Summary: “Concludes that no firm connection can be established between syntactic complexity and judgments of writing quality through research yet completed….”
Comments: For the same reason that knowledge of grammar does not show up in measures of writing quality, syntactic complexity will not be related to writing quality. Grammar and syntactic complexity deal with the sentence. Writing quality deals primarily with organization of the whole composition, with paragraphs, transitions, opening and closing paragraphs. Grammar has a role, polishing the text for final publication, but the majority of writing quality deals with the whole composition involving organization and paragraphs. RayS.
Tuesday, May 13, 2008
Topic: Types of Writing
Title: “Different Products, Different Processes: A Theory abut Writing.” Maxine Hairston. College Composition and Communication 36 (1986), 442-52. Reviewed in College Composition and Communication (October 1987),325. A publication of the National Council of Teachers of English.
Summary: Author says that there are three types of writing: routine “message” writing; writing in which most of the substance is known in advance; and reflective writing in which discovery occurs during the act of writing. We should not treat all writing as “discovery” writing.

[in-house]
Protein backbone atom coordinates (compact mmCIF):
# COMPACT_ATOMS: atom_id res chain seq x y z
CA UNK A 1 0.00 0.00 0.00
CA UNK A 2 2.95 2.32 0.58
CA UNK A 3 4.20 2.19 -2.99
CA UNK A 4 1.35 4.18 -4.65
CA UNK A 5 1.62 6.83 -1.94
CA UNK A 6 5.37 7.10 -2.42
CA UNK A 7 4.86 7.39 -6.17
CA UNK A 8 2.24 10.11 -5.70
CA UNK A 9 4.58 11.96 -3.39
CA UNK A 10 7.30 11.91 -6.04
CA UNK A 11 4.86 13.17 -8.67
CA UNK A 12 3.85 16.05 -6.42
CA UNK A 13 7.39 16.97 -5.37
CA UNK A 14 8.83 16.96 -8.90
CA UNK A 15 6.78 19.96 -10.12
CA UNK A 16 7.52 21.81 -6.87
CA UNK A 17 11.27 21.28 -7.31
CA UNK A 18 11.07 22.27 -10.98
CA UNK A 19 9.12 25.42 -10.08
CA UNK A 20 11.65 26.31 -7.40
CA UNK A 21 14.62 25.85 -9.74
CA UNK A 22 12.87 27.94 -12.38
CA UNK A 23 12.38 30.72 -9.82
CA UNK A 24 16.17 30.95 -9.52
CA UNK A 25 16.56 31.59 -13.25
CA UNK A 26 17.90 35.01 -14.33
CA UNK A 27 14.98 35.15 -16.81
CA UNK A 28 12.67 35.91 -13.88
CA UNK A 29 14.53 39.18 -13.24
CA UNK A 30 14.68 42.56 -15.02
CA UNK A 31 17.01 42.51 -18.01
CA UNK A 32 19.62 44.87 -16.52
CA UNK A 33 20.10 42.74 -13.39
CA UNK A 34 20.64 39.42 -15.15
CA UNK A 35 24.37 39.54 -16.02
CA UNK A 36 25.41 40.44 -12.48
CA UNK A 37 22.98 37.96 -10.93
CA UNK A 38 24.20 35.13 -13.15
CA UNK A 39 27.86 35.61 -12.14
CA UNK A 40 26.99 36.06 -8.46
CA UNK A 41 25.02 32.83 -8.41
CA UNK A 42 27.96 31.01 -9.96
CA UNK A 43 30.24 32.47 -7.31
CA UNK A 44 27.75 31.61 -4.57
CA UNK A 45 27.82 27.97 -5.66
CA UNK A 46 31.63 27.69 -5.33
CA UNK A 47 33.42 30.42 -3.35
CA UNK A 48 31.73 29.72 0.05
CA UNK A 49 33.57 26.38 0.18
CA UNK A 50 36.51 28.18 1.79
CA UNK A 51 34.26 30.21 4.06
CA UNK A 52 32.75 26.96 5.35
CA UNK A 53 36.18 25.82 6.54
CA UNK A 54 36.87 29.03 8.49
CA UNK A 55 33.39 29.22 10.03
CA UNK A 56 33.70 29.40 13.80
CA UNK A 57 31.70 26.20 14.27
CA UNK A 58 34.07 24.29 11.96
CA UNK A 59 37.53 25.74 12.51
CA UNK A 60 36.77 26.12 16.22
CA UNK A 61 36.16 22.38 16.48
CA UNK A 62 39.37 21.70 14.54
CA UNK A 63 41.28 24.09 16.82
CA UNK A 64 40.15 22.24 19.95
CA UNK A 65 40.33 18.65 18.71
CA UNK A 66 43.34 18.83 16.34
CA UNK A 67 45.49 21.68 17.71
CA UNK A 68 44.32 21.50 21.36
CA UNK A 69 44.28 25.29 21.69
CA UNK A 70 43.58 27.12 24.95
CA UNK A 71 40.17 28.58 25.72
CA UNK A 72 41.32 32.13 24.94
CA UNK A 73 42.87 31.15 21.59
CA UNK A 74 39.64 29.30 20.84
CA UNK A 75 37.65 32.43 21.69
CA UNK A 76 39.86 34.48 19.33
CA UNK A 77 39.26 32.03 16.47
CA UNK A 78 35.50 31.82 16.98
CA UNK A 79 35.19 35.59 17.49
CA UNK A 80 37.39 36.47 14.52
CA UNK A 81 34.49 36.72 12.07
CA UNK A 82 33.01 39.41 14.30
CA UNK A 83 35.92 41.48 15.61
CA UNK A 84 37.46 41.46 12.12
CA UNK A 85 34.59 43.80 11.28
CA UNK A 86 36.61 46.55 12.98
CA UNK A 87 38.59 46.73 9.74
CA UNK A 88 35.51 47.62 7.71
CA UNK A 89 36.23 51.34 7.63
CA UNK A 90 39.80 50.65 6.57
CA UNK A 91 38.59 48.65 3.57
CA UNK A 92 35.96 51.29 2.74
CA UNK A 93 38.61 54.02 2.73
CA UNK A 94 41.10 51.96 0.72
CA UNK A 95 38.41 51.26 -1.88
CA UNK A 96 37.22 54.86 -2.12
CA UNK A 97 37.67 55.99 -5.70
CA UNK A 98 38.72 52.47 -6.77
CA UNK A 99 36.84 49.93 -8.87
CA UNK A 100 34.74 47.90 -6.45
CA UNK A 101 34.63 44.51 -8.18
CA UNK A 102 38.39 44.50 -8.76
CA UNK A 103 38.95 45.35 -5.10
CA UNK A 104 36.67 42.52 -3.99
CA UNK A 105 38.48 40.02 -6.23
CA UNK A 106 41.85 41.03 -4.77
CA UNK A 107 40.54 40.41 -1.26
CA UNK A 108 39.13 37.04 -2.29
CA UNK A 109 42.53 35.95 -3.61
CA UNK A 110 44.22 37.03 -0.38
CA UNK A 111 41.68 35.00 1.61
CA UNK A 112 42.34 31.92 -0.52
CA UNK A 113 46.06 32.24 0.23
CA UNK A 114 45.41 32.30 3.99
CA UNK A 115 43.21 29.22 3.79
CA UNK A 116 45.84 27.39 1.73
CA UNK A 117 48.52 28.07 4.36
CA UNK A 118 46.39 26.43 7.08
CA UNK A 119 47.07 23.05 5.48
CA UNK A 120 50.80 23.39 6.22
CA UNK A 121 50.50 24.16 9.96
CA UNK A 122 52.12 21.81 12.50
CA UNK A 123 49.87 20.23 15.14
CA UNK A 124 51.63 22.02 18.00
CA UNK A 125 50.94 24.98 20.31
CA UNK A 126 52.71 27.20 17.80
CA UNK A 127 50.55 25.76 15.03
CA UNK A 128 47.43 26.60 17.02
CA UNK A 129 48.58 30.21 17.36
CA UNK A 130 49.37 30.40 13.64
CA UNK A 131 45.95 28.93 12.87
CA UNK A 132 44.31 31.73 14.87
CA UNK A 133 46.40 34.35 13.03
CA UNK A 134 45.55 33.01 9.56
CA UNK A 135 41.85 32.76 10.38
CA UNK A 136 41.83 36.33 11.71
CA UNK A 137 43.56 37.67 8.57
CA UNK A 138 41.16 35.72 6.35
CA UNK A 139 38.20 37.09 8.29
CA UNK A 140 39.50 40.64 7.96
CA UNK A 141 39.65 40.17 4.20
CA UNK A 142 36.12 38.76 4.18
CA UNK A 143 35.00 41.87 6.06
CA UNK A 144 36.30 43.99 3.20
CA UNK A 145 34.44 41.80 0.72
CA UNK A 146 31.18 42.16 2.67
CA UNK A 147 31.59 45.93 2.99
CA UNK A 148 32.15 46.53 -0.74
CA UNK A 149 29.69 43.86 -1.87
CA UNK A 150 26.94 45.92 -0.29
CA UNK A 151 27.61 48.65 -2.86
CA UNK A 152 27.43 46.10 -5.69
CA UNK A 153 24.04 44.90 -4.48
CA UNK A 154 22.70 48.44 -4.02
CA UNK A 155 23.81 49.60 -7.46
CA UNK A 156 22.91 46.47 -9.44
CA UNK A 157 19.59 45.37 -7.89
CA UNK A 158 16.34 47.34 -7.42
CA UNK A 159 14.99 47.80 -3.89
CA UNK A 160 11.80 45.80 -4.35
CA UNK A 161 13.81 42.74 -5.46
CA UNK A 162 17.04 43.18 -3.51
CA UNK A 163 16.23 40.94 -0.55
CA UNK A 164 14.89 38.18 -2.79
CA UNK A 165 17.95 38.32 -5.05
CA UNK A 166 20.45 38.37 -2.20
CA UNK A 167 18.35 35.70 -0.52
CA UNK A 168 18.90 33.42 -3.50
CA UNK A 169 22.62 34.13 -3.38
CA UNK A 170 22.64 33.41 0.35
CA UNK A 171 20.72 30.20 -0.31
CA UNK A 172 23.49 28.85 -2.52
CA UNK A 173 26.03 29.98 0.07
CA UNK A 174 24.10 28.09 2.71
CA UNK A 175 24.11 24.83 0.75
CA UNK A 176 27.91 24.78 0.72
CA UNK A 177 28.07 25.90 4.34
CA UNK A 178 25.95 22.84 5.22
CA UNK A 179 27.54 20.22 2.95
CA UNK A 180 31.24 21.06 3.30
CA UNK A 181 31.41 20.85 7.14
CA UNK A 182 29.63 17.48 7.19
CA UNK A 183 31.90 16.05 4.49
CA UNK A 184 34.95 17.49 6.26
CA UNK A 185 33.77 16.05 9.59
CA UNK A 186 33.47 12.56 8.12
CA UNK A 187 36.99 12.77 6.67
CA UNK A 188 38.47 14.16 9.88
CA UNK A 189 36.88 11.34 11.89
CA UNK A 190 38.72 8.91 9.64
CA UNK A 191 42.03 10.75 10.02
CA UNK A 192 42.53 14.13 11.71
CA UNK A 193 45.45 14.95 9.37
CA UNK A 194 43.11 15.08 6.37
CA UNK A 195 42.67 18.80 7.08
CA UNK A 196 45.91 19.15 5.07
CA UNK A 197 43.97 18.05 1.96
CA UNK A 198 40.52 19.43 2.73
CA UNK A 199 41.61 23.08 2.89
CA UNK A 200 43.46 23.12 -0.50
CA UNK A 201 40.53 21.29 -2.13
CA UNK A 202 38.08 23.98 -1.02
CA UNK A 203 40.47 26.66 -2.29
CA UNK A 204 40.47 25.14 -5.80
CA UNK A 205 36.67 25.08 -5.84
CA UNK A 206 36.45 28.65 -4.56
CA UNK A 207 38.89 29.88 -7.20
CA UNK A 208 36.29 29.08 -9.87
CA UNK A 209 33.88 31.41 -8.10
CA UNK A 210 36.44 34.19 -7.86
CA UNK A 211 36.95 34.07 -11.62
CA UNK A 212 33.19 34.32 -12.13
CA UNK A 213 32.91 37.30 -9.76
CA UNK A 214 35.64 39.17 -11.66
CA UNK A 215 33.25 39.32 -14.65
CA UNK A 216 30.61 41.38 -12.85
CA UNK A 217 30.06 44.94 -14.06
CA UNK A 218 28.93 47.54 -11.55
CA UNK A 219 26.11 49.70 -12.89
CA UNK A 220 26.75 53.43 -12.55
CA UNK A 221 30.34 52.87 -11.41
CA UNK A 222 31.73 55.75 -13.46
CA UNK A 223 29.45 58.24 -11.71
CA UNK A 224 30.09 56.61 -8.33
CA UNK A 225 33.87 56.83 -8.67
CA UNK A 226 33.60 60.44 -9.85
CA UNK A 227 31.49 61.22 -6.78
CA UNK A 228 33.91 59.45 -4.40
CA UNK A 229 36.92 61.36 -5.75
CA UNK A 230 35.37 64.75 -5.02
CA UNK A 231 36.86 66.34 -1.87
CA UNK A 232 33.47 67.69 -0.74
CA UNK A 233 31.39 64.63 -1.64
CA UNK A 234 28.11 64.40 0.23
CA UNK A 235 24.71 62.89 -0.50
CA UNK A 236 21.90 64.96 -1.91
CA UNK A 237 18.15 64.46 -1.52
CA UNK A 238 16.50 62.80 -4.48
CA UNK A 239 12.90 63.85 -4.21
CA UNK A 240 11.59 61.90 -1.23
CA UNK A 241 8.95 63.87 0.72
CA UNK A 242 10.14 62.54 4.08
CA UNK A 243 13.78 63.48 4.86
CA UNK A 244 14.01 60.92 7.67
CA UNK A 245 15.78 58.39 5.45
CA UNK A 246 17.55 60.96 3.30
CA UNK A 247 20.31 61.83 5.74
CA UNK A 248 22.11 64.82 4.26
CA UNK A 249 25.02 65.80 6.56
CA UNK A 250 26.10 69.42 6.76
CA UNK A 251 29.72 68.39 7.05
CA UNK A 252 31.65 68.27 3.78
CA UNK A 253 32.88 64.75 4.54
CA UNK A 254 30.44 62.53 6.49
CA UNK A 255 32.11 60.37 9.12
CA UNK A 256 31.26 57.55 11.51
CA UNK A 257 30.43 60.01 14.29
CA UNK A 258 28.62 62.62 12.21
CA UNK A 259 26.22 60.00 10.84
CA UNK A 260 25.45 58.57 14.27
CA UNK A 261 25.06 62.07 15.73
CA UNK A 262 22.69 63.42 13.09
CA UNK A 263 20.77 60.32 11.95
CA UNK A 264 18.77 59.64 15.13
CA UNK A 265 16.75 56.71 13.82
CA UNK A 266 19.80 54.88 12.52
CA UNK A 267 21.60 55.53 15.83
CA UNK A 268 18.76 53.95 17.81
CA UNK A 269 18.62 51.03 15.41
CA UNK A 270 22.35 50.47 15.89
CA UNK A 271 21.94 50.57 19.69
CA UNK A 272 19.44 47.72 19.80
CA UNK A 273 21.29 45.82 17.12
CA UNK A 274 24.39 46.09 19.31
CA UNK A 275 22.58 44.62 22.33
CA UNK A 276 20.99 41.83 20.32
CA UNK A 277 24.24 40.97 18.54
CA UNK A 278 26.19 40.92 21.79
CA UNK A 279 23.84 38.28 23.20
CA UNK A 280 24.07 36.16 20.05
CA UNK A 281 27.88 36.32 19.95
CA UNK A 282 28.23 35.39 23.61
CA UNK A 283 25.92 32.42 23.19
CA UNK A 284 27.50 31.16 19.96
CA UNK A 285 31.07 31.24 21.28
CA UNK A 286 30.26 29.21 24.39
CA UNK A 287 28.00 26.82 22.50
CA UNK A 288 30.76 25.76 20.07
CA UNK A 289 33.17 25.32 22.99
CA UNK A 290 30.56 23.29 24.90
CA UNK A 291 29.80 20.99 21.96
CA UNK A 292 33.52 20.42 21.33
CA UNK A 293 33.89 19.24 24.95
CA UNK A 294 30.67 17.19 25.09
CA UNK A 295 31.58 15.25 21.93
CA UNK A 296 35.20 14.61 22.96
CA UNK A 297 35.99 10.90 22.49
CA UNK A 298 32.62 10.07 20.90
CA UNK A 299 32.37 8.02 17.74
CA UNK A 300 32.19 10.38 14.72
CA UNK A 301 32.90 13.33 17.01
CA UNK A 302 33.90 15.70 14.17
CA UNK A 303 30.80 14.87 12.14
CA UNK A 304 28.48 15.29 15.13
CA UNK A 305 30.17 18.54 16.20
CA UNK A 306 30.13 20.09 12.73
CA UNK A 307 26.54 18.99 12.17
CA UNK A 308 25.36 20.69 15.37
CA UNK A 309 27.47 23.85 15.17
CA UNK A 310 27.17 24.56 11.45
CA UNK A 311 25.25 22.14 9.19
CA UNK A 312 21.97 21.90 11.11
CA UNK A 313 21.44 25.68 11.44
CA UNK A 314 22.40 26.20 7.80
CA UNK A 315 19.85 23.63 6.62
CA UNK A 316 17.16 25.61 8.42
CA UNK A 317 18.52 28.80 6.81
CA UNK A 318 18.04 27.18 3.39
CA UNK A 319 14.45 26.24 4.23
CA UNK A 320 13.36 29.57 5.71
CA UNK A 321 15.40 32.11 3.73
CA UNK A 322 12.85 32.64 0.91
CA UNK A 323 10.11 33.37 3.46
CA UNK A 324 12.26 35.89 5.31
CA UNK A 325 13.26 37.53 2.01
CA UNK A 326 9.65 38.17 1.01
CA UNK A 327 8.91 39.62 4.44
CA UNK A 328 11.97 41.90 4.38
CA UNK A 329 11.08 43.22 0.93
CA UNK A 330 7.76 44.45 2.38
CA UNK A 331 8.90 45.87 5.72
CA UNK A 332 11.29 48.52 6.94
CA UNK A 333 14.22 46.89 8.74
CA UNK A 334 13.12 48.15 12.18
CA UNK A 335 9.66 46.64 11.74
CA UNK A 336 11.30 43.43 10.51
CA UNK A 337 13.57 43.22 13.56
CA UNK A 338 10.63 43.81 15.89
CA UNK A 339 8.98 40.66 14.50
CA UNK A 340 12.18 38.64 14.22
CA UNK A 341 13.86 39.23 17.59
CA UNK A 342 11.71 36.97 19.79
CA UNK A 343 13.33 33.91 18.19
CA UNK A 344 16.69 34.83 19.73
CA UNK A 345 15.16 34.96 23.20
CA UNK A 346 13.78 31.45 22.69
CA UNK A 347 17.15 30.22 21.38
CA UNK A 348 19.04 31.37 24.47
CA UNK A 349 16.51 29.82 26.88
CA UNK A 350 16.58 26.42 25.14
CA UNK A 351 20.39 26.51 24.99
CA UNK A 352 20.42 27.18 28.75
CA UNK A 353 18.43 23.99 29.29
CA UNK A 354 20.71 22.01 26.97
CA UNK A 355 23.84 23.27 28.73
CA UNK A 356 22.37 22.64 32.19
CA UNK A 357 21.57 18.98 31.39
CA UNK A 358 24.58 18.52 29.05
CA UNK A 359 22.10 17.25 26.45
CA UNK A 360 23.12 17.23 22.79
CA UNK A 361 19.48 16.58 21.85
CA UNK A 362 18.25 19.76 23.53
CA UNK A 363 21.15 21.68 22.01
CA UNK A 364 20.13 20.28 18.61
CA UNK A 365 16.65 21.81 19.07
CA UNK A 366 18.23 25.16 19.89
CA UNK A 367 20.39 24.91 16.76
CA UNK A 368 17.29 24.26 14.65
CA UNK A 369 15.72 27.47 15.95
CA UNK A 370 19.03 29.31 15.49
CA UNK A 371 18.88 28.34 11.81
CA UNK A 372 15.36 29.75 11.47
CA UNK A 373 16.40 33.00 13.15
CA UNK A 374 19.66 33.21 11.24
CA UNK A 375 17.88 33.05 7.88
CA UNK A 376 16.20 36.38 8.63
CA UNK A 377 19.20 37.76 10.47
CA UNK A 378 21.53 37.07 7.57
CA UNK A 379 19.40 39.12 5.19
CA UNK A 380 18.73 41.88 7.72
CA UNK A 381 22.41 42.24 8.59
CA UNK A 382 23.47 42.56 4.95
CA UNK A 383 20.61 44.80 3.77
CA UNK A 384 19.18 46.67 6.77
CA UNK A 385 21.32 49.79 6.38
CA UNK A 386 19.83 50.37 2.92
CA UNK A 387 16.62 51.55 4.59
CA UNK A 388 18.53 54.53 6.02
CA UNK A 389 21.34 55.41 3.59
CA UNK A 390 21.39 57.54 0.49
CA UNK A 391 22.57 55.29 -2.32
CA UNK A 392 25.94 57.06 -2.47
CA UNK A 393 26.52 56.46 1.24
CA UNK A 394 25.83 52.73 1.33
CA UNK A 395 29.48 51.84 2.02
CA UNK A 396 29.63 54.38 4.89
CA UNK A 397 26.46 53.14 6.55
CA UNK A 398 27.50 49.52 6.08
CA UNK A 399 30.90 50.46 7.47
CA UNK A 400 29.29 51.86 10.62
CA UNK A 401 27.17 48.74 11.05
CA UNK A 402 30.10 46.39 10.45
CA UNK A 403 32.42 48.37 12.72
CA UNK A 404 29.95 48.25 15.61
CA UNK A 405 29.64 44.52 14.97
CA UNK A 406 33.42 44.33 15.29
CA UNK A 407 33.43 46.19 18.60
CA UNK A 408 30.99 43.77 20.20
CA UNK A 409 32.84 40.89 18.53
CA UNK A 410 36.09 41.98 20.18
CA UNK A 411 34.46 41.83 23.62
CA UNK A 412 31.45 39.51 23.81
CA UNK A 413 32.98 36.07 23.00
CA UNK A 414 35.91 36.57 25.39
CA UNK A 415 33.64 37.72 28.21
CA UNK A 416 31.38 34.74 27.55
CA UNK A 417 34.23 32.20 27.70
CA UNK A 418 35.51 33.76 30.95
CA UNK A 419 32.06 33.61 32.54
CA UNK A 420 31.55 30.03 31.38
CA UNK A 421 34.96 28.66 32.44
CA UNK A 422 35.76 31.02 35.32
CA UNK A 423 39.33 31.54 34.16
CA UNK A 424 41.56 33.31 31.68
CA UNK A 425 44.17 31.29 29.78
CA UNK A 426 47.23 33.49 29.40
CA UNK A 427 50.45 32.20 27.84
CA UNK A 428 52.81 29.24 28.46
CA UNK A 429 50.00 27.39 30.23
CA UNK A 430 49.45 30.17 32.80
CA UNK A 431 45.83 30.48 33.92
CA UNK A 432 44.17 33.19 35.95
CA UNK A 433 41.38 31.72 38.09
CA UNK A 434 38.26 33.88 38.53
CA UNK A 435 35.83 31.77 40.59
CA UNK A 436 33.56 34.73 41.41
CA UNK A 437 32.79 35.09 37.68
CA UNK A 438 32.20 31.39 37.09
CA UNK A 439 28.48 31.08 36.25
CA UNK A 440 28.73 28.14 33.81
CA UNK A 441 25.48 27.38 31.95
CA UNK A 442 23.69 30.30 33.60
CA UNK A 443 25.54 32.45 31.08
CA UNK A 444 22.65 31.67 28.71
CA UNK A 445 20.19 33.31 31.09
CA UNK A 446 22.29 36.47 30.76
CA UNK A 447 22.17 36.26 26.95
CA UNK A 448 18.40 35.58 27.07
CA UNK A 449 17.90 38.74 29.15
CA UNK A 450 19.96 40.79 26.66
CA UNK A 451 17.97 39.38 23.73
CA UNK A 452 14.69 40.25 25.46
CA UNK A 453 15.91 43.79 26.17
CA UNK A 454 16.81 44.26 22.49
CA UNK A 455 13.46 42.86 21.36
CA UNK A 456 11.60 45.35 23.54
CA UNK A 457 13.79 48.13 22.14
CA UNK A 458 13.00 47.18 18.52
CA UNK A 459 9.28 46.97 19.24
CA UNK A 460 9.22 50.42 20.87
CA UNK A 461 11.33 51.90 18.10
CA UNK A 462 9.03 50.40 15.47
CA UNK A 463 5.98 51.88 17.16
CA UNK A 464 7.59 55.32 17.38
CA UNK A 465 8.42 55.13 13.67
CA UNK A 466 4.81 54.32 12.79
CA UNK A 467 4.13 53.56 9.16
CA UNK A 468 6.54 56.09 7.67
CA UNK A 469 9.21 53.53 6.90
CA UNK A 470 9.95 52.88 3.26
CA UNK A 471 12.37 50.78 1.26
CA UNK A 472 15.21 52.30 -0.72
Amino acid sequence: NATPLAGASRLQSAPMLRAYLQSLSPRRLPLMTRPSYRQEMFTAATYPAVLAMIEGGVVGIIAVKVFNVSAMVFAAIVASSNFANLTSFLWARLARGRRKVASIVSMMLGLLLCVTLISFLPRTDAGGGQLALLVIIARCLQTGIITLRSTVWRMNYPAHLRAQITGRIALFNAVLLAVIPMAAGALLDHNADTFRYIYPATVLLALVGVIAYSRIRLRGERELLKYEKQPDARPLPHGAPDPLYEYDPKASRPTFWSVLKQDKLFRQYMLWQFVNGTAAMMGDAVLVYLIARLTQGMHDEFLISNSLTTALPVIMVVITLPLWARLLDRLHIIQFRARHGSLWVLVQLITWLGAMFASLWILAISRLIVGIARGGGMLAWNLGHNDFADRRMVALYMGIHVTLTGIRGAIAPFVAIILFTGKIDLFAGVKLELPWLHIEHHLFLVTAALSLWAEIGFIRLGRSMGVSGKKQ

Comment; Usually we think of writing in modes: exposition, narration, description and argument. This author defines the types of writing as “message,” “thought through ahead of time” and “discovery”; each requires different processes. Interesting point of view. I know that when I write memos (“message”), I can compose at the keyboard with very little revision. On the other hand, if I don’t know what I am going to say (“discovery”), I start with yellow pad and pencil. If I know most of what I am going to say, I would probably start at the keyboard, but I will do a great deal of revising on the way. RayS.
Monday, May 12, 2008
Topic: Introductions to Compositions
Title: “Prologues to What Is Possible: Introductions as Metadiscourse.” Phillip Arrington and Shirley K. Rose. College Composition and Communication (October 1987), 306-318. A publication of the National Council of Teachers of English.